Tuesday, 28 September 2010

Adopt a vineyard row in Italy

I believe in giving back to the community, so I have been a volunteer for different causes for several years. Since I have become a parent, my charities of choice have been the NCT and the Breastfeeding Network. I have been involved with NCT newsletters since 2007 and with the BfN since 2008. I'm currently editing/designing the Cambridge NCT newsletter and volunteering as Breastfeeding Helper at local NHS baby clinics. But what has a picture of a vineyard got to do with all this?
When I visited my family in Italy in August, I heard of another good cause, which I'd like to showcase here. I grew up in a small village called Castagnole Lanze, located in Piedmont between Asti and Alba. For those of you who don't know the region, the capital city is Turin, where the 2006 Winter Olympics were held. Asti is renown for its Palio and wines (don't be fooled by dire Asti Spumante versions sold in supermarkets), Alba has a donkey Palio and a truffle fair. That's where the prestigious white truffle comes from - its nickname 'the white diamond' says it all. Piedmont wines are hearty and full of body (Barbera, the famous Barolo, Barbaresco... click Piedmont wines for more info).

Now, this initiative, which struck such a cord that it made national TV news, is championed by local residents with the support of the council. All is explained at www.lanze.it, which has an English version. All you have to do is to download a form, fill it and email it back with your payment.

The adoption contract consists of:  
  • Choice of the row in your favourite vineyard
  • Name and surname of the adoptee on the adopted row wooden head stake
  • Instant information on the status of the adopted row by webcam on the website
  • Opportunity to visit and attend the row processing, harvesting and winemaking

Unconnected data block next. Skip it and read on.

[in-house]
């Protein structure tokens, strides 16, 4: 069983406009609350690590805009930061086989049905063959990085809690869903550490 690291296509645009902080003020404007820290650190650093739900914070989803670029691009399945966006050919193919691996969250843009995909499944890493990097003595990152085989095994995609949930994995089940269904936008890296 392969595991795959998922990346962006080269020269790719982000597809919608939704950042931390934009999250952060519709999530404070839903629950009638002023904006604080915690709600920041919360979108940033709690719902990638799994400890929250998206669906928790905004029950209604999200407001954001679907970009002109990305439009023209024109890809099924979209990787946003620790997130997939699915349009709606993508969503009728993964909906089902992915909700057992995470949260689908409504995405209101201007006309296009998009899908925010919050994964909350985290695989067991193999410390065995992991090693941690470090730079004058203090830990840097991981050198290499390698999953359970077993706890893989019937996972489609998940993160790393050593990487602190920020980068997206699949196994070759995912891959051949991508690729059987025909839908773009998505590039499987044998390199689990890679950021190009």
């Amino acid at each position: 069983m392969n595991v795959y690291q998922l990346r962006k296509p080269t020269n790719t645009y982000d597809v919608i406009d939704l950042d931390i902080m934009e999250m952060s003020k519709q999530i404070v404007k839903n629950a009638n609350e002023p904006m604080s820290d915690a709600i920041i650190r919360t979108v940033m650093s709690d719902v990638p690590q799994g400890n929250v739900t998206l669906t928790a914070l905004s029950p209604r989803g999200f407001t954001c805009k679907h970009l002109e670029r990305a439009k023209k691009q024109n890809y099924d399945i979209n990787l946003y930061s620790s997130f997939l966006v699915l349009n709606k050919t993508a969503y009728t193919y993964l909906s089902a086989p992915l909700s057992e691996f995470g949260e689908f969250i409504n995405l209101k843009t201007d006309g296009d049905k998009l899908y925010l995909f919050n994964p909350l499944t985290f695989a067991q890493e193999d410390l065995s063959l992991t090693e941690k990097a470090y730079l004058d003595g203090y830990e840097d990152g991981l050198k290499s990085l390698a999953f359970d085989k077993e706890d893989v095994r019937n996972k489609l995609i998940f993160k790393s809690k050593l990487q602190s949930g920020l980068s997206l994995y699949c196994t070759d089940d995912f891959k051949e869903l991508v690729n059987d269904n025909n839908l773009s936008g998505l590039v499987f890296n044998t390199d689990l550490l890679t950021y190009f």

• A minimum of 12 bottles of 0.75 litres of high quality Barbera
  • Personalised label with name and surname of the adoptee, row number and name of the vineyard
  • Possibility of presenting the row to friend or loved one as a unique gift

These are the objectives of the campaign:   
  • Land and wine landscape safeguard and protection, as a candidate for UNESCO World Heritage List
  • Ensuring the survival of grapes producers, custodians of the land
  • Search more high-quality product in the bottle
  • Creation of tourist itineraries in the territory
  • Encourage and reward "loyal Tourism"
Interested? Visit www.lanze.it for more info.

    A row of Barbera

    Sunday, 19 September 2010

    Dodgy internet buys


    I'm not an ebay buff but have bought and sold stuff online through various websites.

    I have never had problems until now, except the time we bought a faulty stroller from Gumtree (from a private seller). I have some dodgy purchases from high street retailers too but have complained and got results in all cases.
    Now I can claim I have had the worst customer experience from an online retailer. I bought a child bike seat in June from a third party seller on Amazon. After two uses the attachment broke and I emailed the seller through Amazon to request replacement/repair.

    The seller insisted it was my fault as I had tried to detach the seat from the bike, which (unusually as all seat are transferable) is not remarked in the instructions. I asked if they could send me a replacement as per guarantee. Amazon did some mediation but they couldn't help further as the seller didn't even want to recognise my right to a guarantee. (Amazon has a guarantee program but it doesn't apply to items that become faulty after delivery).

    My partner, who fitted it was not happy about the safety of the seat as it has no safety standards and required constant readjusting (which also contributed to the fault according to local bike shop owner), so we emailed again requesting a refund. The seller didn't even reply. So I contacted Amazon again and they advised contacting the Office of Fair Trading and they said they would assist in any enquiry. Unfortunately they advised me to do what I had already done and if the seller would not oblige I could take the seller to the small claims court (which costs more than product).

    I'm stuck with a useless product and I'm really annoyed. Furthermore my day job is product testing for a parenting website so the lack of any safety standards numbers (common in children's products) should have alerted me that it's not a suitable product.

    I can't believe the seller's attitude. If I bought the product at any retailer they would have at least repaired, replaced it or refunded the money if I was unhappy with a product that wasn't properly presented in its description.

    I might sound like a crazed consumer but I can't let go... So I have contacted Watchdog, posted on moneysavingexpert's forum, reviewed the product on Amazon (click Amazon to read the review) and are going to twitter this too!

    Do leave me a comment if you had similar experiences!

    Here are some useful websites if you want information on customer rights:
    Office of Fair Trading
    Consumer Direct